A short biography of Russian anarchist communist Grigory Dvigomirov
"Labouring people, trust only in yourselves and in your organised forces”. Black Banner, Vladivostok anarchist communist paper, 1918
Grigory Dvigomirov was a firebrand, a zealot, a stormy petrel, not afraid to walk hundreds of miles to spread the ideas of anarchist communism.
He was born in the late 19th century in Chernigov. Graduating from school at the town of Novyzubkov, he took part in the 1905 Revolution and left for America in 1907.
He arrived in San Francisco and from there went on foot to all the towns that had a local of the Union of Russian Workers, finally ending up in Pittsburgh. A man of simple tastes, his favourite food was a dish of kasha (buckwheat porridge) and he neither smoked nor drank.
In Pittsburgh he worked as a metal worker. He became associated with the anarchist communist grouping within the Union of Russian Workers. The URW had originally been anarchist-communist in orientation but there had been a drift towards an anarcho-syndicalist orientation. Dvigomirov, Piotr Rybin-Zonov and Robert Erdman (1897-1938, real name Yevgeny Dolinin) fought against this drift and founded the New Federation of Unions of Russian Workers and a paper, Vostochnaya Zarya (Eastern Dawn) which lasted for two issues, folding in September 1916. The debate within the exile Russian anarchist community must have been rancorous as Aron Baron still remembered it when writing a letter from Siberian exile in 1925, referring to “the libellous Ermando-Dvigomirovsky Zarya”, although he misremembers the names of the authors of the paper.
Both Erdman and Dvigomirov returned to Russia in 1917, arriving at Vladivostok via Japan. In Vladivostok Dvigomirov linked up with other anarchist communists, founding the Union of Revolutionary Anarchist Communists. He conducted a frenzied activity there, speaking at street meetings almost every day as well as mounting indoor evening lectures, and carrying out agitation among the soldiers. In 1918 the Union published Black Banner, with at least five issues appearing. Other active anarchists involved in this agitation were Ivan Gurko and A. Chernov-Chernobaev. Dvigomirov was even elected to the Vladivostok Soviet.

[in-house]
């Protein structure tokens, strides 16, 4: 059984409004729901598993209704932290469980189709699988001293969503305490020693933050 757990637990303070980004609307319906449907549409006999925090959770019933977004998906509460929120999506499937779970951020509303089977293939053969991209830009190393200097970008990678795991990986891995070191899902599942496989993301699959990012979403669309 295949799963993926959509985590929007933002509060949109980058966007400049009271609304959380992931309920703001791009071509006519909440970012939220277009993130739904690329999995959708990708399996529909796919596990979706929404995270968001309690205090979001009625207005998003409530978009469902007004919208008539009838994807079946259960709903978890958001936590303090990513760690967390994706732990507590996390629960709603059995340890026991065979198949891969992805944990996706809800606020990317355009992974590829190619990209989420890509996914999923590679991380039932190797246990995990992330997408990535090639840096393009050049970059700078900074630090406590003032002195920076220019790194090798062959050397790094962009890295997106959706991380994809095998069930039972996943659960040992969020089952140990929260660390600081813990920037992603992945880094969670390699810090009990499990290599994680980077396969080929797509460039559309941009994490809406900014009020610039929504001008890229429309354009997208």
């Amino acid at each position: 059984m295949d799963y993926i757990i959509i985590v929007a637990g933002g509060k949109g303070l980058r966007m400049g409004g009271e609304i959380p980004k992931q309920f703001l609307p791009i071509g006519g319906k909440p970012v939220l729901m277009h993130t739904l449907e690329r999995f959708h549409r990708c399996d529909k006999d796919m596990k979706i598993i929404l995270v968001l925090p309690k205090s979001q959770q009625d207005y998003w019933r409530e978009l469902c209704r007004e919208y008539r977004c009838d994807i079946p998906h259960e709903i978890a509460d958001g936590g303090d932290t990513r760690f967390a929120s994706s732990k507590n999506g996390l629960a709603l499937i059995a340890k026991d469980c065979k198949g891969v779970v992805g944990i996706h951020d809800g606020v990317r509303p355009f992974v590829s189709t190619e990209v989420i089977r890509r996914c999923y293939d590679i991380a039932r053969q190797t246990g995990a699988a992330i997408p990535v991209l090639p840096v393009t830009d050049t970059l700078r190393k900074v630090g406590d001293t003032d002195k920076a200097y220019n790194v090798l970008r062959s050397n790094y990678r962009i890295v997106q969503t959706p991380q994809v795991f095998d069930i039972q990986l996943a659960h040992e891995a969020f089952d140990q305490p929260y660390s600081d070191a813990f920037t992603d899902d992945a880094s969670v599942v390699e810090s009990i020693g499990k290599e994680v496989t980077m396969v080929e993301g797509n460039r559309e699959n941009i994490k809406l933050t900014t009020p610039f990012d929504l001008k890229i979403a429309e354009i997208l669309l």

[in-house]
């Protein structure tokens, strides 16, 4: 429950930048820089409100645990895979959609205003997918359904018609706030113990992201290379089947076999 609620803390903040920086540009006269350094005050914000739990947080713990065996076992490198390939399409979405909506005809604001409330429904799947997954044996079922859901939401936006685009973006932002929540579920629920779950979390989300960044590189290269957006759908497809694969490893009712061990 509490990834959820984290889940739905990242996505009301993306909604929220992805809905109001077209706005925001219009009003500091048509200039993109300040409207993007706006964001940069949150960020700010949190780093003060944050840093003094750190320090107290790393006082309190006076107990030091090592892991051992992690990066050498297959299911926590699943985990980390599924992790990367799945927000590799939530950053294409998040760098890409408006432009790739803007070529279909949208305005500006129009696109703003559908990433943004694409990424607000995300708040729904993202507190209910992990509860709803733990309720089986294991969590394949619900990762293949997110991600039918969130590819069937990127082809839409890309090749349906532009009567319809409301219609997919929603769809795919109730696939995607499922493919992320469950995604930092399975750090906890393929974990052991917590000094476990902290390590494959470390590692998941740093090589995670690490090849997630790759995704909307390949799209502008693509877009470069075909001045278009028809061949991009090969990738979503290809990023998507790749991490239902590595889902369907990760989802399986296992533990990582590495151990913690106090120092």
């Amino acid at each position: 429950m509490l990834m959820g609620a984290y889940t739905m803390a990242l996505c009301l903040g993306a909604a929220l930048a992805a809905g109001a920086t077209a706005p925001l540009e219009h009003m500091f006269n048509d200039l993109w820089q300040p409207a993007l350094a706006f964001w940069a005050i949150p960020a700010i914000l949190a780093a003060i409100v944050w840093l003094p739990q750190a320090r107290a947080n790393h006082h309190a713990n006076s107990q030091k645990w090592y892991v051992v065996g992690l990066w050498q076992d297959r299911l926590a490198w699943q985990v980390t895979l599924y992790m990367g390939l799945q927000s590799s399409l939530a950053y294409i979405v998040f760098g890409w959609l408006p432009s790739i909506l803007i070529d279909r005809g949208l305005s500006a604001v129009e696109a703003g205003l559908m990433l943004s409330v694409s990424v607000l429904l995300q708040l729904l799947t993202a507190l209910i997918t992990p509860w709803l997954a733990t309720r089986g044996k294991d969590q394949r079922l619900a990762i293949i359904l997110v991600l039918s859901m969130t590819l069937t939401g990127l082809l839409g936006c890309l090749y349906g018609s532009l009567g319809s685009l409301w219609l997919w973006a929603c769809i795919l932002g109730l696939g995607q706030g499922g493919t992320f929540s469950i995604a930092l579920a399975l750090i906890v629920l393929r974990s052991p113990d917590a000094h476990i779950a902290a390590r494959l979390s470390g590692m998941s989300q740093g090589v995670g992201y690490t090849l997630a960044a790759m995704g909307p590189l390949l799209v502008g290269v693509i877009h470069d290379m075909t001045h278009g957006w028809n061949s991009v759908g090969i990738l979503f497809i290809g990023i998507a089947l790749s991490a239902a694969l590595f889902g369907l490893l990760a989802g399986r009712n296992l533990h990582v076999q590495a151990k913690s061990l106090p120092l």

It appears Dvigomirov had some considerable success with his agitation, if one is to judge by the number of times he is mentioned, in a derogatory way, in Soviet literature. Thus we have the following in “Lazo”, the book by the old Bolshevik Yemelyan Yaroslavsky (real name Minei Izrailovich Gubelman), in his memoir of the Bolshevik partisan S.G. Lazo, published after the Second World War:
And when the controversy flared up especially hotly and passionately, the voice of a pretty drunk (Dvigomirov was teetotal, N.H.) anarchist Dvigomirov, exported from the United States, often known at that time in Vladivostok as a demagogue, was often heard:
- Do not, gentlemen, talk nonsense. All wealth belongs to world humanity. No Japanese and Americans! All people are brothers. Divide all the benefits between all equally and be happy.
This Dvigomirov, with his demagogic cries for a universal division of the benefits of the world, at first had some influence among the backward part of the workers. Almost every day on the most crowded streets of Vladivostok, in the port, near the workshops, his lanky figure appeared with a fat, shiny face and bulging eyes. He dressed "lumpen worker." He was usually wearing a black shirt and jacket. Some suspicious persons of both sexes constantly crowded around this “prophet of the coming life”.
The "prophet" comes up with a speech to the people - his henchmen instantly built an improvised podium out of boards and empty boxes. Having climbed it, Dvigomirov extended his long arms in the direction of the port and its warehouses and, like an ominous bird, began to shout loudly:
- People! Here you have great wealth. All this is created by your hands - you are the masters. And the Soviet will give you nothing. Listen to us, anarchists! ... We say: take everything, it's all yours. Divide all the benefits of the world and be happy. Long live anarchy - the mother of order!
Vladivostok workers soon …appreciated the true nature of this “prophet” and his “ideas”. Wherever he spoke, he was usually driven out of the stands in disgrace. At the same time, there were often scandals, fights organised by the anarchists themselves.
Dvigomirov with his gang brought immense harm to the Soviet authorities. The Japanese received an extra trump card to justify the intervention: The Soviets are not able to provide peace and tranquillity to “Japanese citizens living in Vladivostok and its environs”. The Menshevik newspaper “The Far Outskirts” published the speeches of Dvigomirov and immediately commented on them: here, they say, is another proof of the inconsistency of the Soviet power - anarchy is flourishing in the city.